Thomas J. Gregory has practiced law with the St. Louis Personal Injury Law Firm of Mogab & Hughes Attorneys, P.C., for 42 years. He is a native of St. Louis, Missouri. He received his B.A. in 1975 from the University of Missouri and his J.D. from Cumberland School of Law in 1978. He is licensed to practice Law in the State of Missouri and the U.S. District Court for the Eastern District of Missouri. Mr. Gregory has handled over 500 Social Security disability hearings, over 400 Workers’ Compensation trials, over 30 jury trials, and has argued over 40 cases before the Missouri Court of Appeals and Missouri Supreme Court.

Mr. Gregory is a Member of the Missouri Bar, the Missouri Association of Trial Attorneys (Board of Governors, 1983-1988), The Lawyers Association of St. Louis, The American Association for Justice, and The Bar Association of Metropolitan St. Louis. He has an A.V. Preeminent Peer Review Rating™ from Martindale-Hubbell® Law, which is the highest rating given to an attorney for legal ability and ethics. Mr. Gregory handles a broad range of cases including Workers’ Compensation-On the Job Injuries, Personal Injury and Social Security Disability, and has served as a Commissioner in eminent domain cases.

Mr. Gregory served as a Commissioner for the following eminent domain cases, all of which were filed in the Circuit Court of the City of St. Louis, where he is a resident:

  • St. Louis Housing Authority v. Radloff, et al., Cause No. 1522-CC10566
  • St. Louis Housing Authority v. Booker, et al., Cause No. 1522-CC10570
  • MSD v. Terry Lynn Frazier, et al., Cause No. 1022-CC00560
  • Cortex West Redevelopment Corporation v. Missouri State Highway and Transportation Commission, et al., Cause No. 1322-CC09979
  • Land Clearance for Redevelopment Authority of the City of St. Louis v. Karla Rena Allen, et al., Cause No. 1522-CC11386 – Mr. Gregory was the lead Commissioner on this matter, which involved a substantial number of properties on the North Side of St. Louis in which eminent domain was used to assemble properties which were ultimately going to be replaced by New West Headquarters for the National Geospatial lntelligence Agency (NGA), a $1.7 billion project. This was a time-sensitive job since St. Louis was in competition with other geographical areas for this federal project. Mr. Gregory and his fellow Commissioners were able to do their inspections, conduct hearings, and make their rulings in sufficient time to meet the federal government requirement.

With respect to other real estate matters, in his private practice, Mr. Gregory defended the Trustees of Kingsbury Place in their individual and representative capacities in the case of Greg Minana v. Tom Monroe, et al., which involved joint and reciprocal easements of adjoining homeowners’ associations. This was a judge-tried case that ultimately ended up in the Missouri Court of Appeals and is reported at 467 S.W.3d 901 (2015). He handled the case at both the trial level and appellate level.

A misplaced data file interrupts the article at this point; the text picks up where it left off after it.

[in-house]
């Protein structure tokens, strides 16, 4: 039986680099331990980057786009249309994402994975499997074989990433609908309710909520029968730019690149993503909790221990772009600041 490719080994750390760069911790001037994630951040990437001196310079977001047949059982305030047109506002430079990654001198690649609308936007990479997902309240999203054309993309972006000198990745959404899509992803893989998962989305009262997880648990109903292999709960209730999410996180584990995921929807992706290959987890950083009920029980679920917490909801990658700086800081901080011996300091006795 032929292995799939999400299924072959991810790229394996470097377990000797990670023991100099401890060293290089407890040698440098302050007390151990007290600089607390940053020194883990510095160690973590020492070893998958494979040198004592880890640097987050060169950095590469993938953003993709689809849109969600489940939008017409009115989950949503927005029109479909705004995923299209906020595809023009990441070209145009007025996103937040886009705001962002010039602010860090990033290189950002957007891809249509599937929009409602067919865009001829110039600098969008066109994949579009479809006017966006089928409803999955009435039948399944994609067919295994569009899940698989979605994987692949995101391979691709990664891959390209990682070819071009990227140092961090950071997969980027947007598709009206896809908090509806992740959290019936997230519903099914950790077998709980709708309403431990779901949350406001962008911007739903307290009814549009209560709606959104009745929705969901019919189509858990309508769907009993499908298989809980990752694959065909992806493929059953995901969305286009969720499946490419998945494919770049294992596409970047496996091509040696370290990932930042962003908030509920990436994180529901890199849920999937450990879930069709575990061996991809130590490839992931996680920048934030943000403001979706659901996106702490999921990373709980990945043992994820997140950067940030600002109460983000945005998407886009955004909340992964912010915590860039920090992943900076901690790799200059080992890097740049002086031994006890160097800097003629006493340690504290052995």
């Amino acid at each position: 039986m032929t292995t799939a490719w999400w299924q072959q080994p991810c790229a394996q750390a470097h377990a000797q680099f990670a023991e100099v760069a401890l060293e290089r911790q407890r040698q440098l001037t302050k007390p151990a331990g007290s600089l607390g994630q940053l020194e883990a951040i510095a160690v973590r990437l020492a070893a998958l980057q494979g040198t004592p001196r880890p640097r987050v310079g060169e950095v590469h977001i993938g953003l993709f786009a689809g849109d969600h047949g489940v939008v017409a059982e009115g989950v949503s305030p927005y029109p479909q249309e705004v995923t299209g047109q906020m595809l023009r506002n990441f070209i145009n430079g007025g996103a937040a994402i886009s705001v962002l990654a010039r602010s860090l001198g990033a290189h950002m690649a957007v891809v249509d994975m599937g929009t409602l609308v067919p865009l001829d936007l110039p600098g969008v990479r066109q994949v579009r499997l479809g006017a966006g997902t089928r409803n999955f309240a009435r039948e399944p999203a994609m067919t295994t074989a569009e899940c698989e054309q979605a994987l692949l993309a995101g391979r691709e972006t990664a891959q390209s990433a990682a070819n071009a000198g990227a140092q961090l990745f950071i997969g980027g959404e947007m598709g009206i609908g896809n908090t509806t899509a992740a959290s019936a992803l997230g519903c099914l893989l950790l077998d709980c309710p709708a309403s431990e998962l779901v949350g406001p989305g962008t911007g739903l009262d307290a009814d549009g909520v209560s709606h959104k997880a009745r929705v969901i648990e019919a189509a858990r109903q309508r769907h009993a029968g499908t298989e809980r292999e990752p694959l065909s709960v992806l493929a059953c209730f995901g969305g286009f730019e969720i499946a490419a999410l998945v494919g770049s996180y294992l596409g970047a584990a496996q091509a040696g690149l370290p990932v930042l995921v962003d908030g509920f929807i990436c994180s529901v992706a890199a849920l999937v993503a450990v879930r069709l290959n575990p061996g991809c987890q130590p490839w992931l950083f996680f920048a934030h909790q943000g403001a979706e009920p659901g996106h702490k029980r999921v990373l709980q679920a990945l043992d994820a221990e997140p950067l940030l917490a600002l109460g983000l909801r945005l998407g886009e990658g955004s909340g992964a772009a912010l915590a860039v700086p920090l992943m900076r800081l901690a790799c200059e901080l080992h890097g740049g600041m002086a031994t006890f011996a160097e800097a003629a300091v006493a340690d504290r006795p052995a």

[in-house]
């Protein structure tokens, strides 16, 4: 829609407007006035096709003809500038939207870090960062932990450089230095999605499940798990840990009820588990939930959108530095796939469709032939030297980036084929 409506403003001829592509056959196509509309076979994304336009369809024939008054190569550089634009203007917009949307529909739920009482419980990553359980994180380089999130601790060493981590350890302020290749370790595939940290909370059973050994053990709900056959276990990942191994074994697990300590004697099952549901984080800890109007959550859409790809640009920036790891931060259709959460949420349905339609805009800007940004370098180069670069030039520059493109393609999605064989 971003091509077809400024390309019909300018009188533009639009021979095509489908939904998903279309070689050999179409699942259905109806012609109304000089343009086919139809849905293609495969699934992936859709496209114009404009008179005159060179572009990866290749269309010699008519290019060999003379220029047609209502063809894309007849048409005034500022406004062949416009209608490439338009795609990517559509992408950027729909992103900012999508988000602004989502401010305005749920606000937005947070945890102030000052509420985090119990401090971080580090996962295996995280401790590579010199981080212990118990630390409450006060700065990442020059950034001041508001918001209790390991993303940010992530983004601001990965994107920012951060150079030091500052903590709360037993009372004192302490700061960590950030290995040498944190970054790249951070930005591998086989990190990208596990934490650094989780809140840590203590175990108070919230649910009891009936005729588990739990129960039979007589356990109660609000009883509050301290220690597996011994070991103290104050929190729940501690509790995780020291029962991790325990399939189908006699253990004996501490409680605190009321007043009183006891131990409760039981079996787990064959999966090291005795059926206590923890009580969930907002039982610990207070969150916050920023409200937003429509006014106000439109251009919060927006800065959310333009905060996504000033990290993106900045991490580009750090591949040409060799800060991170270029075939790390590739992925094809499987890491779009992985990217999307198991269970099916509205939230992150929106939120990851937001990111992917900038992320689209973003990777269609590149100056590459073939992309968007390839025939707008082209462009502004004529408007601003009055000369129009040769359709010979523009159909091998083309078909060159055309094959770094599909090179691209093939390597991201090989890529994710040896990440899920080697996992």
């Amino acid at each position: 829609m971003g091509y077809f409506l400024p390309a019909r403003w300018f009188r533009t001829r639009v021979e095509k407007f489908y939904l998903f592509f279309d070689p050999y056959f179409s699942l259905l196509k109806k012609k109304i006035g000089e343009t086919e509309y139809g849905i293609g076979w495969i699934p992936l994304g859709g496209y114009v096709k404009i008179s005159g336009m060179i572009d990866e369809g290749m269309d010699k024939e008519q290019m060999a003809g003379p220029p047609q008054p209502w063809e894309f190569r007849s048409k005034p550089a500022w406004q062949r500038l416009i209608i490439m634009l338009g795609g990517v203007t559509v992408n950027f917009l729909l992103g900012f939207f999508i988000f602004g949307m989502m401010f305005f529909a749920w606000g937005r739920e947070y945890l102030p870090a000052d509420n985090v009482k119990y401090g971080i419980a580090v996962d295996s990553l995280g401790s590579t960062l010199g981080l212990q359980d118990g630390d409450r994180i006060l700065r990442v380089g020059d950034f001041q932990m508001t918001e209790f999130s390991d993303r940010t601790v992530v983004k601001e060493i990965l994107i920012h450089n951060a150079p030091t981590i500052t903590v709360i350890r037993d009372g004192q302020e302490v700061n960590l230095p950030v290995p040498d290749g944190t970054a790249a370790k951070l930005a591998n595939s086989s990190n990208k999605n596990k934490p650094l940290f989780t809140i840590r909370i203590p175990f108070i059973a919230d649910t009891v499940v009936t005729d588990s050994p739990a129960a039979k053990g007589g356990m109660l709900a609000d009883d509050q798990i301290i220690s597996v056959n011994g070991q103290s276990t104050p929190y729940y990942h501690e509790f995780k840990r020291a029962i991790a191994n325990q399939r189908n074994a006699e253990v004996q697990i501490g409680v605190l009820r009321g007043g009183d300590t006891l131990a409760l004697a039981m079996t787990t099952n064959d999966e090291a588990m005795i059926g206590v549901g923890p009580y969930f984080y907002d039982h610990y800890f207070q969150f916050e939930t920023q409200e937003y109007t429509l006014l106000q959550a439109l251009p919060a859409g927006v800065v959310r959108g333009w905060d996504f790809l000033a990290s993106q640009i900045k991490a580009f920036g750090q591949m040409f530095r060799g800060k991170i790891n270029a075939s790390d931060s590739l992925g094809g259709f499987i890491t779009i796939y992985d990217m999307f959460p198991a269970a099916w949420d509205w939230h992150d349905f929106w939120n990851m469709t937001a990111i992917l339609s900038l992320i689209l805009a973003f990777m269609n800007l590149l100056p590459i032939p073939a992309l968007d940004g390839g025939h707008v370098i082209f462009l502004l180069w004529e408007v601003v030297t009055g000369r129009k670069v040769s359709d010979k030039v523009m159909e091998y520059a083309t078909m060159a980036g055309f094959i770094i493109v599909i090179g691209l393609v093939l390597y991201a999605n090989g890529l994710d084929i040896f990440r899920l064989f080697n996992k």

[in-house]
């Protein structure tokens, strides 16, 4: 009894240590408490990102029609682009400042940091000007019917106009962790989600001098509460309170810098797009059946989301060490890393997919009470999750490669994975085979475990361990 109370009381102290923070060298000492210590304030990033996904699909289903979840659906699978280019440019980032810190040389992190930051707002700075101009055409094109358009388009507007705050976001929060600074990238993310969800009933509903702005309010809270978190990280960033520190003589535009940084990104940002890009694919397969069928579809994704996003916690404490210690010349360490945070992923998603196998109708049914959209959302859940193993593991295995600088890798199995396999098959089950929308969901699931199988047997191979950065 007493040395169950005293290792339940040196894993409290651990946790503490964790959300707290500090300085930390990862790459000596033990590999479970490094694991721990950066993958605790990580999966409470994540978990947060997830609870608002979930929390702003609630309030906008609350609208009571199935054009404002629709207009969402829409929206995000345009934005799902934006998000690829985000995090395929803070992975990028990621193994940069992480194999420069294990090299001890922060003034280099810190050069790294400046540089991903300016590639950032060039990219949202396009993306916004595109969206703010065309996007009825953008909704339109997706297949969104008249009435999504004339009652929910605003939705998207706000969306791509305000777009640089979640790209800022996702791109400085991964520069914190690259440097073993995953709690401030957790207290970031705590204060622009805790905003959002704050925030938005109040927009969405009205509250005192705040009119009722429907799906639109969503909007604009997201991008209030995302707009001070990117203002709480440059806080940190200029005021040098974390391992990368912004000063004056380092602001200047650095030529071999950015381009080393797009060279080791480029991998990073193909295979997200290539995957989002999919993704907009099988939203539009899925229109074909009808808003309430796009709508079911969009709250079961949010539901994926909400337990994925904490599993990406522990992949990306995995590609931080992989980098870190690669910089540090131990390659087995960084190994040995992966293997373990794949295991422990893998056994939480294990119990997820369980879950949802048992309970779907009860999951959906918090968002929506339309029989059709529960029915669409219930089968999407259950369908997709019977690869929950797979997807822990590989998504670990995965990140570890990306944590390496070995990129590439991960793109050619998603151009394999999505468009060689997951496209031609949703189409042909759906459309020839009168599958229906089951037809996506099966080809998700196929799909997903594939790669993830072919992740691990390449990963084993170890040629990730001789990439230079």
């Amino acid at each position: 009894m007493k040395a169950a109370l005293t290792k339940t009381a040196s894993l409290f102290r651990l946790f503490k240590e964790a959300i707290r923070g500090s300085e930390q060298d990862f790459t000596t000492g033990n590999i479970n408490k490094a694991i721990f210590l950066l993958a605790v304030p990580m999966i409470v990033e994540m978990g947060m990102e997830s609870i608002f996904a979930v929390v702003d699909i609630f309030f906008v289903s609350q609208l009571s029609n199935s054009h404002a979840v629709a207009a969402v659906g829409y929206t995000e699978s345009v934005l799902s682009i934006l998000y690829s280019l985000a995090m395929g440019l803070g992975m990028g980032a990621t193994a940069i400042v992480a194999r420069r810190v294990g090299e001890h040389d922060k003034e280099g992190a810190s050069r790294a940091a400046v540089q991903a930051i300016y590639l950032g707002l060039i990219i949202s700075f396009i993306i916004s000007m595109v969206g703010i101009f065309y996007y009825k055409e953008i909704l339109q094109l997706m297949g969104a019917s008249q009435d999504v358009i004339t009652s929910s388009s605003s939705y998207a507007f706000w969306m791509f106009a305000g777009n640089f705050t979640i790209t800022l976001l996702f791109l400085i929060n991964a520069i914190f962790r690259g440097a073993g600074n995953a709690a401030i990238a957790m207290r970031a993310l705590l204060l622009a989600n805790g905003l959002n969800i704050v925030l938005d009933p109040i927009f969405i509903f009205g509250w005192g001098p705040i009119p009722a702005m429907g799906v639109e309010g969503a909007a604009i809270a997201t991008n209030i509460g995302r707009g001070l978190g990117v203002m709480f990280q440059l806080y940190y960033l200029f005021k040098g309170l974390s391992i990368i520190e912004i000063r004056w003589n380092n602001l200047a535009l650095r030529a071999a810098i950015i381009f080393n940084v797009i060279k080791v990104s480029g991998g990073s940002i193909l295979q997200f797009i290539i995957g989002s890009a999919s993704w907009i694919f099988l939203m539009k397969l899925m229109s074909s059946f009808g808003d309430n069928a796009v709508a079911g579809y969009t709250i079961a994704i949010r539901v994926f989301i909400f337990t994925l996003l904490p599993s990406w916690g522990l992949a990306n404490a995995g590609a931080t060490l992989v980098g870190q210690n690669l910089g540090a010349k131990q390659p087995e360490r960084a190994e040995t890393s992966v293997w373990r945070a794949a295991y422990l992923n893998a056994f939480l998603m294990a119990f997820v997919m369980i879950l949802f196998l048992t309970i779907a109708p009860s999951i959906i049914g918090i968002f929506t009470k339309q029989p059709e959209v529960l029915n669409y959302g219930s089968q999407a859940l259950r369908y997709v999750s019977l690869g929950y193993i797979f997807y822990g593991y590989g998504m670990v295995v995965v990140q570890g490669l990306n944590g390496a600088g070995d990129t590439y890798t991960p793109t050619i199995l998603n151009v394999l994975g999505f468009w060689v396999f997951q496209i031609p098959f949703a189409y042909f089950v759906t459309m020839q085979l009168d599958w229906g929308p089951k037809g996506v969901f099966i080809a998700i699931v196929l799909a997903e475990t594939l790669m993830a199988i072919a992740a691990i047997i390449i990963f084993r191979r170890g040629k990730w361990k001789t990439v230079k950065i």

Significant Appellate Cases Handled by Mr. Gregory:

  • Drewes v. TWA, 984 S.W.2d 512 (MoBanc 1999), Missouri Supreme Court Decision which applied broad application favoring injured employees to newly enacted legislative amendments to workers’ compensation law.
  • State Ex. Rel. Eli Lilly v. Gaertner, 619 S.W.2d 761 (Mo.App. 1981), held that official immunity defense was not available to individual doctors employed by the State of Missouri who are liable for medical malpractice.
  • Laturno v. Carnahan, 640 S.W.2d 470 (Mo.App. 1982), held that the Second Injury Fund is responsible for paying the differential between permanent total disability benefits and permanent partial disability benefits in the event of an award of PPD benefits against the employer and PTD benefits against the Second Injury Fund.
  • Frazier v. Treasurer of the State of Missouri, 869 S.W.2d 152 (Mo.App. E.D. 1993), held that the Second Injury Fund is not entitled to a credit for prior settlements.
  • Martin v. State Farm Mutual Auto Ins. Co., 755 S.W.2d 638 (Mo.App. 1988), held that government-owned vehicle exclusion in a liability insurance policy is void as against public policy in the State of Missouri.
  • Hall v. Fru-Con Construction Corp., 46 S.W.3d 30 (Mo.App. E.D. 2001), In a case of first impression, the Court of Appeals held that under the workers’ compensation law, in addition to handicapped renovations to a vehicle, the employer-insurer is also responsible for handicapped modifications to the home of a seriously injured employee.
  • Baxi v. United Tech Auto Corporation, 956 S.W.2d 340 (Mo.App. E.D. 1997), held that the Industrial Commission should adhere to special standards in deciding disability in a case of mental impairment.
  • Routh v. St. John’s Mercy Medical Center, 785 S.W.2d 744 (Mo.App. 1990), sets out parameters for closing argument at trial.
  • Leehy v. Supreme Express and Transfer Co., 646 S.W.2d 786 (Mo. 1983), Missouri Supreme Court holding on use of retaliatory argument in closing arguments at trial.
  • Krysl v. Treasurer of Missouri, Mo. E.D. 107591 (October 1, 2019), reverses Industrial Commission’s interpretation of Mo.Rev.Stat. 287.220(2).